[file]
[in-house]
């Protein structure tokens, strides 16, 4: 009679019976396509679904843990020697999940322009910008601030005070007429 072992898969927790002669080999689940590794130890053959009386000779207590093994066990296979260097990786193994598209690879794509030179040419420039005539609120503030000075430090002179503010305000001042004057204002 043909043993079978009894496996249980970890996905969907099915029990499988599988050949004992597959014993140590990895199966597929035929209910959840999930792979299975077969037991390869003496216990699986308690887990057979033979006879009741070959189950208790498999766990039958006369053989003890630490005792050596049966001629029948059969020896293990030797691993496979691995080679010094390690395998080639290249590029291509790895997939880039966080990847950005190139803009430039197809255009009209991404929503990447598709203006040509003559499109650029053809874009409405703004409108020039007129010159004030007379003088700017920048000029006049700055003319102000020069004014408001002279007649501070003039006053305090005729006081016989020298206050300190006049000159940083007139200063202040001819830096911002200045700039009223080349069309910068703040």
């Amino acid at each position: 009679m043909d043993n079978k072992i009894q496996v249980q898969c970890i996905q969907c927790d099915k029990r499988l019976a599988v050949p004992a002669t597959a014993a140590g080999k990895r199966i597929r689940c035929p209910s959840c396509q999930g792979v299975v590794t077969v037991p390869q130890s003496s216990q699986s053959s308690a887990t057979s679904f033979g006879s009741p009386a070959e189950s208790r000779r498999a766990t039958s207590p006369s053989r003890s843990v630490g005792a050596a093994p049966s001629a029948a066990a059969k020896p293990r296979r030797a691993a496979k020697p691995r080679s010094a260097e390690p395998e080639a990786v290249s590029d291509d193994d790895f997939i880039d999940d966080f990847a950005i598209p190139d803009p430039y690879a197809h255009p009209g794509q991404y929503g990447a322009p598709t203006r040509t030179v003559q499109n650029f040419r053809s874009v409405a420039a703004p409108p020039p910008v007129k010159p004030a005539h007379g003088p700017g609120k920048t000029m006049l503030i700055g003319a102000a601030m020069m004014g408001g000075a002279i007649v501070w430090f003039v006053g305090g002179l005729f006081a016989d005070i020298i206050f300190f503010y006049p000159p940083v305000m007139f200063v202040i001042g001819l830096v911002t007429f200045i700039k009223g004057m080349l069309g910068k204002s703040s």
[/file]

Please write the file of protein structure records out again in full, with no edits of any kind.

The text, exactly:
[in-house]
């Protein structure tokens, strides 16, 4: 009679019976396509679904843990020697999940322009910008601030005070007429 072992898969927790002669080999689940590794130890053959009386000779207590093994066990296979260097990786193994598209690879794509030179040419420039005539609120503030000075430090002179503010305000001042004057204002 043909043993079978009894496996249980970890996905969907099915029990499988599988050949004992597959014993140590990895199966597929035929209910959840999930792979299975077969037991390869003496216990699986308690887990057979033979006879009741070959189950208790498999766990039958006369053989003890630490005792050596049966001629029948059969020896293990030797691993496979691995080679010094390690395998080639290249590029291509790895997939880039966080990847950005190139803009430039197809255009009209991404929503990447598709203006040509003559499109650029053809874009409405703004409108020039007129010159004030007379003088700017920048000029006049700055003319102000020069004014408001002279007649501070003039006053305090005729006081016989020298206050300190006049000159940083007139200063202040001819830096911002200045700039009223080349069309910068703040």
């Amino acid at each position: 009679m043909d043993n079978k072992i009894q496996v249980q898969c970890i996905q969907c927790d099915k029990r499988l019976a599988v050949p004992a002669t597959a014993a140590g080999k990895r199966i597929r689940c035929p209910s959840c396509q999930g792979v299975v590794t077969v037991p390869q130890s003496s216990q699986s053959s308690a887990t057979s679904f033979g006879s009741p009386a070959e189950s208790r000779r498999a766990t039958s207590p006369s053989r003890s843990v630490g005792a050596a093994p049966s001629a029948a066990a059969k020896p293990r296979r030797a691993a496979k020697p691995r080679s010094a260097e390690p395998e080639a990786v290249s590029d291509d193994d790895f997939i880039d999940d966080f990847a950005i598209p190139d803009p430039y690879a197809h255009p009209g794509q991404y929503g990447a322009p598709t203006r040509t030179v003559q499109n650029f040419r053809s874009v409405a420039a703004p409108p020039p910008v007129k010159p004030a005539h007379g003088p700017g609120k920048t000029m006049l503030i700055g003319a102000a601030m020069m004014g408001g000075a002279i007649v501070w430090f003039v006053g305090g002179l005729f006081a016989d005070i020298i206050f300190f503010y006049p000159p940083v305000m007139f200063v202040i001042g001819l830096v911002t007429f200045i700039k009223g004057m080349l069309g910068k204002s703040s």